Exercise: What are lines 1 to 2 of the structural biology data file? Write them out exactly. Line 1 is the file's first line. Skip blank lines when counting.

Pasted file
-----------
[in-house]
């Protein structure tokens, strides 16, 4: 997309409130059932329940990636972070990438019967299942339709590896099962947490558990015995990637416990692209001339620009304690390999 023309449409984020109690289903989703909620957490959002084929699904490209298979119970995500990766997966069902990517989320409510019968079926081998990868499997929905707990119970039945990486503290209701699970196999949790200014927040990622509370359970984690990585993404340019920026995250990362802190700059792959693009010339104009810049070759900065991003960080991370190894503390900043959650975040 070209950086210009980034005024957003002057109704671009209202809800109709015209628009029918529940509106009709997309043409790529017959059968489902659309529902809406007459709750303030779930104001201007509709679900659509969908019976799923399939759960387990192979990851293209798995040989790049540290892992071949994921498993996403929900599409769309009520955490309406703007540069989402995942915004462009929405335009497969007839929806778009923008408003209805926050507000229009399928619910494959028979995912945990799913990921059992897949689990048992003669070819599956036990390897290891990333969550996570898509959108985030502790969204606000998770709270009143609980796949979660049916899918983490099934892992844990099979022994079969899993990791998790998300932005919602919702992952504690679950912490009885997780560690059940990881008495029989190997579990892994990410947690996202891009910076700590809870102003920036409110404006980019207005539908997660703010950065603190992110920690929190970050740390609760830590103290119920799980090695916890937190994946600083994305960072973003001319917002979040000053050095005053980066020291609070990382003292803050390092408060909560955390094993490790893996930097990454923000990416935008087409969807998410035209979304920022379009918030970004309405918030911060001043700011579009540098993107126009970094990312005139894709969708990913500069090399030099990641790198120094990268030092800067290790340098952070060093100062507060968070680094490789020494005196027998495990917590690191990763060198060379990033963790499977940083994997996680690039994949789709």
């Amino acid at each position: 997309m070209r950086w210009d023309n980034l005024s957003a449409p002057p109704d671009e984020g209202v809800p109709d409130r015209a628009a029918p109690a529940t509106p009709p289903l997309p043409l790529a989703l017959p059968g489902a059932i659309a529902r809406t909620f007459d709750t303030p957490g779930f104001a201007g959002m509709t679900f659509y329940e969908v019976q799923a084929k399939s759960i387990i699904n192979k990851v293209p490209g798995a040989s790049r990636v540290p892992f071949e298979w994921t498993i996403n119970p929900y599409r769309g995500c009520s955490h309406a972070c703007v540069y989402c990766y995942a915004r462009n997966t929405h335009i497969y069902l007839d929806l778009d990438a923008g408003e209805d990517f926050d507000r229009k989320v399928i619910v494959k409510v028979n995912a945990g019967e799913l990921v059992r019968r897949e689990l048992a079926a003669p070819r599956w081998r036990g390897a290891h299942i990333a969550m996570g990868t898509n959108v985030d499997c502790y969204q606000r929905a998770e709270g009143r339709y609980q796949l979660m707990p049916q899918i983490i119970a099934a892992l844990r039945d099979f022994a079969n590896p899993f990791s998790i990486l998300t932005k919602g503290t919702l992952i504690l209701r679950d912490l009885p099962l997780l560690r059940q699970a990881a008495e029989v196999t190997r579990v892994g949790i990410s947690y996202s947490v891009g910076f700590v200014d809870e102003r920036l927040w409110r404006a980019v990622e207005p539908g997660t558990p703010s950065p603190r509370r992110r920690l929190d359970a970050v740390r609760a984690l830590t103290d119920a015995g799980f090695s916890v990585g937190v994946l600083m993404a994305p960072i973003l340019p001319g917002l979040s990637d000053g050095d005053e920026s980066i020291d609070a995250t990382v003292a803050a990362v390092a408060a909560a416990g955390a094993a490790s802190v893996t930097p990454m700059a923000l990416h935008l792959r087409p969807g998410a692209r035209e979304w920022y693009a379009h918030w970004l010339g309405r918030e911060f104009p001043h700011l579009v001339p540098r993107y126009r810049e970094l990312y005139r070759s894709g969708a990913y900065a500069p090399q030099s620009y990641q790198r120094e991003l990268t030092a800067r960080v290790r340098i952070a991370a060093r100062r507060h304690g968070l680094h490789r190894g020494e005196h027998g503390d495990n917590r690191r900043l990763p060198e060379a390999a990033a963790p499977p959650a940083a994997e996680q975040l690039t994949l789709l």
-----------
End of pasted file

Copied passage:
[in-house]
């Protein structure tokens, strides 16, 4: 997309409130059932329940990636972070990438019967299942339709590896099962947490558990015995990637416990692209001339620009304690390999 023309449409984020109690289903989703909620957490959002084929699904490209298979119970995500990766997966069902990517989320409510019968079926081998990868499997929905707990119970039945990486503290209701699970196999949790200014927040990622509370359970984690990585993404340019920026995250990362802190700059792959693009010339104009810049070759900065991003960080991370190894503390900043959650975040 070209950086210009980034005024957003002057109704671009209202809800109709015209628009029918529940509106009709997309043409790529017959059968489902659309529902809406007459709750303030779930104001201007509709679900659509969908019976799923399939759960387990192979990851293209798995040989790049540290892992071949994921498993996403929900599409769309009520955490309406703007540069989402995942915004462009929405335009497969007839929806778009923008408003209805926050507000229009399928619910494959028979995912945990799913990921059992897949689990048992003669070819599956036990390897290891990333969550996570898509959108985030502790969204606000998770709270009143609980796949979660049916899918983490099934892992844990099979022994079969899993990791998790998300932005919602919702992952504690679950912490009885997780560690059940990881008495029989190997579990892994990410947690996202891009910076700590809870102003920036409110404006980019207005539908997660703010950065603190992110920690929190970050740390609760830590103290119920799980090695916890937190994946600083994305960072973003001319917002979040000053050095005053980066020291609070990382003292803050390092408060909560955390094993490790893996930097990454923000990416935008087409969807998410035209979304920022379009918030970004309405918030911060001043700011579009540098993107126009970094990312005139894709969708990913500069090399030099990641790198120094990268030092800067290790340098952070060093100062507060968070680094490789020494005196027998495990917590690191990763060198060379990033963790499977940083994997996680690039994949789709």